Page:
Giving nurses time to connect with why they chose to be nurses can stop burnout before it begins.
Burnout is more than just being overworked. It's a response to chronic workplace stressors that leaves workers experiencing one or more of the following components: emotional exhaustion, cynicism, and inefficacy.
Unfortunately, nurses often experience higher rates of burnout than other healthcare workers.
A 2011 study by nurse researchers at the University of Pennsylvania School of Nursing found that 34% of nurses scored higher than the average for healthcare workers on the Maslach Burnout Inventory emotional exhaustion subscale.
But Page West, RN, MHA, MPA, senior vice president and chief nursing executive at Dignity Health is working to change that by helping the organization's nurses cultivate resilience.
"I look at resilience as the prevention of burnout. If we focus on resilience and figuring out what is that magic piece of work that allows nurses or providers to keep in touch with their heart and soul, then we don't reach the burnout phase," West says.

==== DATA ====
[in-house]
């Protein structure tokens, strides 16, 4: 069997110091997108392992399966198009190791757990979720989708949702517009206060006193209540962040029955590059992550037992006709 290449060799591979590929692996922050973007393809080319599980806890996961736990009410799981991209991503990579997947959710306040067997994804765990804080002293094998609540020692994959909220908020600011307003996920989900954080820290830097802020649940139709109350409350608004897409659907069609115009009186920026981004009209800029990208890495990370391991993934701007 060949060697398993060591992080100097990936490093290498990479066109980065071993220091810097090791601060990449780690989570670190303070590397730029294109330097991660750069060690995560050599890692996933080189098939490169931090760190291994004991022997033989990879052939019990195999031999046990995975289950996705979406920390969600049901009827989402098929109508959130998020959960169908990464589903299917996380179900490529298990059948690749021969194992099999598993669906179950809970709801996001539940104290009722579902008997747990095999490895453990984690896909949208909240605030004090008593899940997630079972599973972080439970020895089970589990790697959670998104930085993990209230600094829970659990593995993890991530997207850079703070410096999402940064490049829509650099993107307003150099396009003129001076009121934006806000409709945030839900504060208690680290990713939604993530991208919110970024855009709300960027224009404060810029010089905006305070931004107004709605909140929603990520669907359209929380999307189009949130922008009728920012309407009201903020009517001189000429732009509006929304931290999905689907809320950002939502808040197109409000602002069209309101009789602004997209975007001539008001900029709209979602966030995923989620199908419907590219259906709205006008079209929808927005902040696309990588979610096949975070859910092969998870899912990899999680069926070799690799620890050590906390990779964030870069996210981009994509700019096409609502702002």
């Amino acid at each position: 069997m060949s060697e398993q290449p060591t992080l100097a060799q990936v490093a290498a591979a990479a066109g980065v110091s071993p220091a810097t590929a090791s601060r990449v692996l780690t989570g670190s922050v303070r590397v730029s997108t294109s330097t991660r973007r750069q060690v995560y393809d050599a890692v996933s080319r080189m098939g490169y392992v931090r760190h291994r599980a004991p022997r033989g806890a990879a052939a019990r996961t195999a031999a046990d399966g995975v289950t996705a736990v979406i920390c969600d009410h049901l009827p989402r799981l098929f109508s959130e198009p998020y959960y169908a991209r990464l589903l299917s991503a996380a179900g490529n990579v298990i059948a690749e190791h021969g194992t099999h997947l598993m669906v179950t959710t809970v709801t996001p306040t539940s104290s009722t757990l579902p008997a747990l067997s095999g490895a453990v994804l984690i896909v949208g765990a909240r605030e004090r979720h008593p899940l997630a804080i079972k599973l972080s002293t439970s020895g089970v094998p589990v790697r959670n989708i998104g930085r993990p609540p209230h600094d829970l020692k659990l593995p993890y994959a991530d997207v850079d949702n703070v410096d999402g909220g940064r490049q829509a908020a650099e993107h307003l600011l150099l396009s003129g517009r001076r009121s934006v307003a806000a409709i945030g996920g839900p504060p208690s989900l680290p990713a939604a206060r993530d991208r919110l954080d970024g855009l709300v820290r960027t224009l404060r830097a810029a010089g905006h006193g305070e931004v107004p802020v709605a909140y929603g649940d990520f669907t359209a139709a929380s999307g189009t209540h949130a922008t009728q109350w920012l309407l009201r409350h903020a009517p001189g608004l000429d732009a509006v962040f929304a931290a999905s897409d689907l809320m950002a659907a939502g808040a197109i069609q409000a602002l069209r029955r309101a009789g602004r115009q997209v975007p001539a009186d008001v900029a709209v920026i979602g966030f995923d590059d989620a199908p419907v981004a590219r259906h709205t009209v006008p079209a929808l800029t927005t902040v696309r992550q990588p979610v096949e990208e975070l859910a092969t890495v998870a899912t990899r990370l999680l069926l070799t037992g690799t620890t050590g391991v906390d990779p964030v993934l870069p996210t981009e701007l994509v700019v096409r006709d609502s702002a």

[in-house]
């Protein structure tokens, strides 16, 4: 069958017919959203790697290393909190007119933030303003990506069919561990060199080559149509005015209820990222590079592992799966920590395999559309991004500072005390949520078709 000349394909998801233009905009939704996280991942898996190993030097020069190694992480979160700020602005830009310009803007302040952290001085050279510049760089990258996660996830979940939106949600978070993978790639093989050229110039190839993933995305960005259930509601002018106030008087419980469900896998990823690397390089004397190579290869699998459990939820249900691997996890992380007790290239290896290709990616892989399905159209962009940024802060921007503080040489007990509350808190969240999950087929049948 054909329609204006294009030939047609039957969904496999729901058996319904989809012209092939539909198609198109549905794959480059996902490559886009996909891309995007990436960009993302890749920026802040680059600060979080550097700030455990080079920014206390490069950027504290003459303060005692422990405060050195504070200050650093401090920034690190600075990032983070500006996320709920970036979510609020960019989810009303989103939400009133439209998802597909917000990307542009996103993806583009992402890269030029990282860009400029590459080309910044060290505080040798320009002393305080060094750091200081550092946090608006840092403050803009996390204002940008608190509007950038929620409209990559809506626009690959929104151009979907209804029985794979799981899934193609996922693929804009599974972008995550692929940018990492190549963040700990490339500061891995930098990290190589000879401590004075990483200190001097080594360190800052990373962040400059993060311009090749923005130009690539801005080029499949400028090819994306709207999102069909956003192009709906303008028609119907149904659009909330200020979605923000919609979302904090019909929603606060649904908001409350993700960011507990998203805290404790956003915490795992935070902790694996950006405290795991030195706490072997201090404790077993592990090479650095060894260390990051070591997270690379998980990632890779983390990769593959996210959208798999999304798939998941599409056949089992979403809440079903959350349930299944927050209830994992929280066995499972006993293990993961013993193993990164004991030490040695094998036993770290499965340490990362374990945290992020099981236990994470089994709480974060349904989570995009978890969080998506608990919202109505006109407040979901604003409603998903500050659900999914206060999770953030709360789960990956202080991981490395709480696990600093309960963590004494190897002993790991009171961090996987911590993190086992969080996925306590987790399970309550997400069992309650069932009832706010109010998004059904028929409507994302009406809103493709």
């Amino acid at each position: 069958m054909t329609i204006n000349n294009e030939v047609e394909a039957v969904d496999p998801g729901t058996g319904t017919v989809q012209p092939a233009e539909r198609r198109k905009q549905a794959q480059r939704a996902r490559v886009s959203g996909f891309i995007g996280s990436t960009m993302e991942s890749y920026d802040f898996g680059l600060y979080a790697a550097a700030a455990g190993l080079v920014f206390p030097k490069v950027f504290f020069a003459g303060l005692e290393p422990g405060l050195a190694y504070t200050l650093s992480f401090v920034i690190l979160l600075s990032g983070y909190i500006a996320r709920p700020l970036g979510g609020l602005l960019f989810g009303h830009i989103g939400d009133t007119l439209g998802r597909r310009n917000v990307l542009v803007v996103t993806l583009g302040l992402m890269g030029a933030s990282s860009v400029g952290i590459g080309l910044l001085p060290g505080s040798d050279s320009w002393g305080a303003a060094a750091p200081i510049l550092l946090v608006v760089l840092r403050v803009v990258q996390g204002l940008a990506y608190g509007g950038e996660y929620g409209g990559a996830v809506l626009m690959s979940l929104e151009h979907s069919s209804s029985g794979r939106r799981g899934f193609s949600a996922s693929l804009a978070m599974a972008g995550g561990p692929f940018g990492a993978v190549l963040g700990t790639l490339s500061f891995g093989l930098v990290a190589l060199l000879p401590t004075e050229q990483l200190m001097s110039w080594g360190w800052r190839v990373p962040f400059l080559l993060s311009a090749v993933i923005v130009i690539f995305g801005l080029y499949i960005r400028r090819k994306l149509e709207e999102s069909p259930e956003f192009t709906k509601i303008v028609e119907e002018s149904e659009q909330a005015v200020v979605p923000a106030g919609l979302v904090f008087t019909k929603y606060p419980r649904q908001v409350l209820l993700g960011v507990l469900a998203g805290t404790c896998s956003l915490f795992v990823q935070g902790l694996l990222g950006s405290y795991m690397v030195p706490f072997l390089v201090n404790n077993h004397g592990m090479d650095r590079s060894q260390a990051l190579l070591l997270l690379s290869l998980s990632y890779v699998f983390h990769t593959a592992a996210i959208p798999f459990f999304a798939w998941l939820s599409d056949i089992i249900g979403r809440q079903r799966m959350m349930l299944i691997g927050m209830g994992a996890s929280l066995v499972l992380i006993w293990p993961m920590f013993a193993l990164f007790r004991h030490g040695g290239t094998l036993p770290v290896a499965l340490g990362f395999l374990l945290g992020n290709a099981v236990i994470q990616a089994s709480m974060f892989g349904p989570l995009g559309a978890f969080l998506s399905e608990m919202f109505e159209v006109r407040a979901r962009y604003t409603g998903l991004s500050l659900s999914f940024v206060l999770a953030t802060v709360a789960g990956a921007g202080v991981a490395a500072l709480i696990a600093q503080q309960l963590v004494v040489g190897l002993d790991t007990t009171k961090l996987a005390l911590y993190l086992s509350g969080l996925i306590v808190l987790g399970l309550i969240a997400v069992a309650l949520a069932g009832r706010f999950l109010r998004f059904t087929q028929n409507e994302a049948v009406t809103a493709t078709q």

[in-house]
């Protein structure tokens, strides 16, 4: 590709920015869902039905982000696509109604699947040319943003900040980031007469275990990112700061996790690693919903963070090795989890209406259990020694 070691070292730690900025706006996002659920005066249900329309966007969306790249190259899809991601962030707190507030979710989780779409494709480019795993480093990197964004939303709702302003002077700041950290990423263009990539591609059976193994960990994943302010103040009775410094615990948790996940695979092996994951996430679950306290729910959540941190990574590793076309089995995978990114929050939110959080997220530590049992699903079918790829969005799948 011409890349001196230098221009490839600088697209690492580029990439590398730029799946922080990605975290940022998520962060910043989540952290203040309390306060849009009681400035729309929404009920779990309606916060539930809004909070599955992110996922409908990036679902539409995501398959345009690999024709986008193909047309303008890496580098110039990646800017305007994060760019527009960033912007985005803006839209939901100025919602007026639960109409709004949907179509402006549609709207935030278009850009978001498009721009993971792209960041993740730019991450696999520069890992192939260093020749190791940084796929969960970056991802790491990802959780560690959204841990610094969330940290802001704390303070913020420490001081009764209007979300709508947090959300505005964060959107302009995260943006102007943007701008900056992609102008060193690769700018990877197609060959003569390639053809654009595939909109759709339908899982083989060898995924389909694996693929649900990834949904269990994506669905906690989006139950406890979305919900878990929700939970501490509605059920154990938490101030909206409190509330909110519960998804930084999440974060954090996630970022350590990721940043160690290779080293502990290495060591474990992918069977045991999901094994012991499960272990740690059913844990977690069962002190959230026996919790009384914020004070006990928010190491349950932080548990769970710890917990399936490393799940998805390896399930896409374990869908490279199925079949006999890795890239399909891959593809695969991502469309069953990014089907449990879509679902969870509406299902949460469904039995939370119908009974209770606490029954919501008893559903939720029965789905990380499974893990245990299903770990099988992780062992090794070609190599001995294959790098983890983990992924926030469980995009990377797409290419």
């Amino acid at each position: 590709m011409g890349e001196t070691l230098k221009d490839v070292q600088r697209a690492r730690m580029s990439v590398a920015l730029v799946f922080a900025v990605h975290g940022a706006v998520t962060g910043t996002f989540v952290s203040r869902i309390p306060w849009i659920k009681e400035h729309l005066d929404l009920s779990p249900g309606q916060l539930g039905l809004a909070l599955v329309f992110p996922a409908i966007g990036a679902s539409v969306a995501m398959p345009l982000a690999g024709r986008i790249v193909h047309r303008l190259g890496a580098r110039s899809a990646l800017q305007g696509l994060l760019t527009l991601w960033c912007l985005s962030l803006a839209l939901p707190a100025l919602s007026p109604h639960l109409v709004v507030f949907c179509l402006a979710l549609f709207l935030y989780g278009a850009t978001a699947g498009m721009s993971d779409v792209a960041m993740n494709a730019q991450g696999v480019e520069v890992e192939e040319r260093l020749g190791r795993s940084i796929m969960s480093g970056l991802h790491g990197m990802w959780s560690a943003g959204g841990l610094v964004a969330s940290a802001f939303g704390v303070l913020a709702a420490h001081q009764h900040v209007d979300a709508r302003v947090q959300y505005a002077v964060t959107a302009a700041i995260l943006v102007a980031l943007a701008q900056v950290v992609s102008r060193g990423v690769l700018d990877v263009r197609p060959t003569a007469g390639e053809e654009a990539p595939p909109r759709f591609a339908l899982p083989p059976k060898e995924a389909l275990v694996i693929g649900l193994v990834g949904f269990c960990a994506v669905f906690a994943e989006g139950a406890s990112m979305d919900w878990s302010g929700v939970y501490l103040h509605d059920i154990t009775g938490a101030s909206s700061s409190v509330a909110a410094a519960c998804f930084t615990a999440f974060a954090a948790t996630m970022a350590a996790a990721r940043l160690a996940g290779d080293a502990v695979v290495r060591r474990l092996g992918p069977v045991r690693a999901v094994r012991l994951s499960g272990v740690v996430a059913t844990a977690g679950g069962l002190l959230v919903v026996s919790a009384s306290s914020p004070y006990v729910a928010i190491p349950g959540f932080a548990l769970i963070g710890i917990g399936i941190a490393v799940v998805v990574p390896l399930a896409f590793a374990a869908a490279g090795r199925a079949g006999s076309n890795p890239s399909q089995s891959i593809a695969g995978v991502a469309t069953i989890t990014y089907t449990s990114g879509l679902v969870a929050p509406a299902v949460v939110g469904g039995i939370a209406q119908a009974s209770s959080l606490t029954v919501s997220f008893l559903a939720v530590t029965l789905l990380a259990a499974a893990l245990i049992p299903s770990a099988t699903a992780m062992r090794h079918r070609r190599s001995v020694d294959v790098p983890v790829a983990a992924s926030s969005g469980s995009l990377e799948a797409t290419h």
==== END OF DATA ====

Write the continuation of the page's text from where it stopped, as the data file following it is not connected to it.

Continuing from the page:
"It's the antidote really, if you will, for burnout."
Time to Reconnect
Most nurses go into nursing because they want to make a difference in people's lives. But that goal can get lost among the intensity and chaos of a typical day.
It's for this reason that West advocates for building in time for nurses to reconnect with the reasons they went into the profession in the first place.
"We need to continue to build processes and time into the work day for the nurses to be able to connect their heart and their mind. To allow them to have some moments for reflective pause that get them through the day rather than just having to do task after task after task," she says.
For example, at Dignity there is time built into the end of a code blue for nurses to pause and reflect on the life that was lost.
Jennifer Thew, RN, is the senior nursing editor at HealthLeaders.